Welcome to FindLaw's Cases & Codes, a free source of state and federal court opinions, state laws, and the United States Code. For more information about the legal concepts addressed by these cases and statutes, visit FindLaw's Learn About the Law.
(a) Any aggrieved party may obtain judicial review of a final action of the Secretary or the Board on any grievance in the district courts of the United States in accordance with the standards set forth in chapter 7 of Title 5, if the request for judicial review is filed not later than 180 days after the final action of the Secretary or the Board (or in the case of an aggrieved party who is posted abroad at the time of the final action of the Secretary or the Board, if the request for judicial review is filed not later than 180 days after the aggrieved party's return to the United States). Section 706 of Title 5 shall apply without limitation or exception. This subsection shall not apply to any grievance with respect to which subsection (b) of this section applies.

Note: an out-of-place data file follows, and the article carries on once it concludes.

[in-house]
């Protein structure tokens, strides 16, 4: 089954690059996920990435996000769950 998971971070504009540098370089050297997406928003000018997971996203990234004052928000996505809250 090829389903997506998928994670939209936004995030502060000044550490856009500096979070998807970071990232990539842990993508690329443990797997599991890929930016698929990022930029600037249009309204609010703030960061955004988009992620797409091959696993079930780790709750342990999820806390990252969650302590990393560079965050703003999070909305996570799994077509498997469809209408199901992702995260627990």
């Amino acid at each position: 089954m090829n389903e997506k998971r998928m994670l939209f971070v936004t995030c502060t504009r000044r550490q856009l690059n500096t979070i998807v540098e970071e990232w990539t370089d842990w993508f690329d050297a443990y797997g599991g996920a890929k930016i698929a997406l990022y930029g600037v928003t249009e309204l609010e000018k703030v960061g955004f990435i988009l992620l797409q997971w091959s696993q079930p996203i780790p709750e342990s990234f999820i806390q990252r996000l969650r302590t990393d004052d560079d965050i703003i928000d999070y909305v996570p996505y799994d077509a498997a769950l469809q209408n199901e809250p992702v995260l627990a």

(b)(1) For purposes of this subsection, the term “aggrieved party” means a grievant.
(2) With respect to a grievance based on an alleged violation of a law, rule, regulation, or policy directive referred to in section 4131(a)(1)(H) of this title, judicial review of whether the act, omission, or condition that is the basis of the grievance violates such law, rule, regulation, or policy directive may be obtained by an aggrieved party only if such party commences a civil action, not later than 90 days after such party receives notice of the final action of the Secretary or the Board, in an appropriate district court of the United States for de novo review.
Cite this article: FindLaw.com - 22 U.S.C. § 4140 - U.S. Code - Unannotated Title 22. Foreign Relations and Intercourse § 4140. Judicial review - last updated January 01, 2018 | https://codes.findlaw.com/us/title-22-foreign-relations-and-intercourse/22-usc-sect-4140/
FindLaw Codes may not reflect the most recent version of the law in your jurisdiction. Please verify the status of the code you are researching with the state legislature or via Westlaw before relying on it for your legal needs.